In a letter responding to the district’s official memo one teacher at a comprehensive neighborhood high school (who wished to remain anonymous) wrote:
“It would seem Mr. Holmes believes that, until fists are thrown and blood is shed, it is a simple matter of classroom management…as members of a school community it is beholden on all of the adults to wear multiple hats to maintain a safe learning environment.”
The teacher who authored this letter only learned of the policy change when a school police officer declined to assist a colleague who had requested help with a student committing a Level 1 offense.
Philadelphia Federation of Teachers president Jerry Jordan said he’s “very concerned” about the rule change.
“The district chose to get rid of non-teaching assistants, and as a result of it, they’re asking other people to do the jobs that non-teaching assistants did,” said Jordan, who stressed that school counselors should not be used as first-responders when incidents break-out.
An incident at Bartram High School that happened last Friday left a PFT member with a fractured skull.
A recently formed faction of the PFT, The Caucus of Working Educators, also questioned the district’s rationale – especially given the lack of resources found in schools this year.
“It is easy…to say that someone else should deal with it. There is no ‘someone else,'” said Amy Roat, member of the caucus’ steering committee, and teacher at Feltonville School of Arts and Sciences.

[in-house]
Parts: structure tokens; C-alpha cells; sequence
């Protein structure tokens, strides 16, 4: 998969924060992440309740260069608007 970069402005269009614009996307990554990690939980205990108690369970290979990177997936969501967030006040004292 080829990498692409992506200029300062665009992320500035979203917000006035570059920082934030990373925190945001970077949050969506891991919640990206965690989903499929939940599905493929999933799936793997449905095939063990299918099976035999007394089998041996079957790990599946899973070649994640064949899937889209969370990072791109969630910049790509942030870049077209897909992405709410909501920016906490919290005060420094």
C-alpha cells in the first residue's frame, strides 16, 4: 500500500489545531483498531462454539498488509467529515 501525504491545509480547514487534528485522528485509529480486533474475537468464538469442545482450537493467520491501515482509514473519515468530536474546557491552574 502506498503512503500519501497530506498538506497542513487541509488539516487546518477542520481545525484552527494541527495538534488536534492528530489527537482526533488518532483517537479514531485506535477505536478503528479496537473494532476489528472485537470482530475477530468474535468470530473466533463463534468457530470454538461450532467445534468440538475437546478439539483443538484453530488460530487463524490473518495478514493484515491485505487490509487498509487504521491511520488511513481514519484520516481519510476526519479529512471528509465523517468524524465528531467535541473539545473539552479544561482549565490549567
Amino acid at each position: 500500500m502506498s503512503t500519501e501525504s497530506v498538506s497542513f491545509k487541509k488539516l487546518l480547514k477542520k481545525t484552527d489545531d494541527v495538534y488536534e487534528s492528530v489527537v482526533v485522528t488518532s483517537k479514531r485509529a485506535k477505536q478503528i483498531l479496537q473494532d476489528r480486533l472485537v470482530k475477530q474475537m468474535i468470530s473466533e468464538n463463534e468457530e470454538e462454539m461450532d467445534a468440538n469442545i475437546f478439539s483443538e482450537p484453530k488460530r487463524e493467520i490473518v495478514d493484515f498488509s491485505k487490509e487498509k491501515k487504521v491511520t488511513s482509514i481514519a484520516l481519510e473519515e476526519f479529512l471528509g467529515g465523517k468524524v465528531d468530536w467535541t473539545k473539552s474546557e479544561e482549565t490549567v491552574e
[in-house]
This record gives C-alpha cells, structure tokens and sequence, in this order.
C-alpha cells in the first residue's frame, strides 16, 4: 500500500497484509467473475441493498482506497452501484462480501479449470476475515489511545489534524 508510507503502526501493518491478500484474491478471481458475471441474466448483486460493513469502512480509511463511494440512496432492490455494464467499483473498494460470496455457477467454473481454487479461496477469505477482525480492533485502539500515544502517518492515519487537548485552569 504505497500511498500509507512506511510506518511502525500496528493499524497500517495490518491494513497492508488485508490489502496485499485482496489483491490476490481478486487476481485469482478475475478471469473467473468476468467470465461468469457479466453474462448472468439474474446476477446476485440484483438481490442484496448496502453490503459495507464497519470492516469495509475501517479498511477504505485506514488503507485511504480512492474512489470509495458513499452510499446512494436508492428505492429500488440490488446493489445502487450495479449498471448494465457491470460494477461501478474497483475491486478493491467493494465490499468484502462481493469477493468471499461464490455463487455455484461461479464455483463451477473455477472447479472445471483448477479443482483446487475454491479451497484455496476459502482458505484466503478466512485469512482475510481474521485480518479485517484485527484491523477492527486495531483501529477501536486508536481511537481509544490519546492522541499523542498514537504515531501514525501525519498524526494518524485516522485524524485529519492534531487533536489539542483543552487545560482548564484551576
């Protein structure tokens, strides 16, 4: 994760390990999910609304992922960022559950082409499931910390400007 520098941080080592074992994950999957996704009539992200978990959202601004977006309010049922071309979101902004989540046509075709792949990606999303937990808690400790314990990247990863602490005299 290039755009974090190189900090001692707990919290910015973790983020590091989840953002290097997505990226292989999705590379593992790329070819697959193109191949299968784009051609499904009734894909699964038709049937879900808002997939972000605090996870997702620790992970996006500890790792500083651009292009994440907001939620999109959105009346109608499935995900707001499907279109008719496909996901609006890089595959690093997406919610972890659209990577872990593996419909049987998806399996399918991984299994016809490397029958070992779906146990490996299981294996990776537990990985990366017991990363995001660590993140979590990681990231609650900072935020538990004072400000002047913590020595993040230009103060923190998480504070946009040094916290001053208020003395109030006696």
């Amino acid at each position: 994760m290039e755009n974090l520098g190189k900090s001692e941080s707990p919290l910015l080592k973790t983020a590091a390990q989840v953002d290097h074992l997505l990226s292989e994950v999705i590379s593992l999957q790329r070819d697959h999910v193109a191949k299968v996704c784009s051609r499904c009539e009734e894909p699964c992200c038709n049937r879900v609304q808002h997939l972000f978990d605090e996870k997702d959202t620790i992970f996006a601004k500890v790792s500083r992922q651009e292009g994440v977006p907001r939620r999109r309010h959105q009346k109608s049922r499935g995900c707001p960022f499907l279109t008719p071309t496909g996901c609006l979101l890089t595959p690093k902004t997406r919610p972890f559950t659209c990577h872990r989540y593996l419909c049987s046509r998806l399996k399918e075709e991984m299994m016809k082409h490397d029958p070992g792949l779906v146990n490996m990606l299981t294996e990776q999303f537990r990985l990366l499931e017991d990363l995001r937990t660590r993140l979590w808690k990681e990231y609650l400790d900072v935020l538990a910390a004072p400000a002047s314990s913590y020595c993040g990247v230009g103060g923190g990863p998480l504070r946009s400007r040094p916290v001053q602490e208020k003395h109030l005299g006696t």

“We don’t have anyone in our building most of the time that is ‘qualified’ to deal with these issues,” she said. “We all just have to jump in and deal with it.”
Feltonville shares one school counselor with another school. Between the two, the counselor is responsible for 1,300 students.
In Roat’s experience, the school police officer doesn’t spark violent incidents, but often helps to de-escalate and pre-empt them.
“Our school police officer is throwing cold water on everything. His appearance and his presence is very calming for everybody,” she said.
“People don’t usually start with a Level 2 offense. Usually it starts with people being disruptive, being verbal, not sitting down, and then it turns to someone else,” Roat continued. “So in a school setting I just think it’s very awkward to draw the line and say, ‘he can’t be called for this.'”
Klehr, at the Education Law Center, sympathized with the teachers’ perspective, but said those are concerns that should be addressed by increasing funding to Philadelphia schools which would add more support staff to buildings.
“I’m sensitive to the teachers frustration feeling that there’s this lack of resources – they don’t have enough guidance counselors,” Klehr said. “But we can’t arrest our way out of this resource problem.”
Given the fact that the district needs $200 million just to start school next year with this year’s dismal level of resources, teachers are not expecting to receive any additional help.
Below is a transcript of the beginning of the district’s memo:
Effectively immediately, School Police Officers will not respond to, or remove students from classrooms, cafeterias, restrooms, etc., for calls pertaining to the following Level 1 Code of Conduct offenses:
Failure to follow classroom rules/disruptionDress code violationFailure to carry hall-pass/appropriate IDFailure to participate in class/unpreparednessTruancy/excessive tardiness/cutting classPossession of beepers/pagers/cell phones/other electronic devicesPossession of other inappropriate personal itemsPublic display of affection/inappropriate touchingInappropriate use of electronic devicesVerbal altercations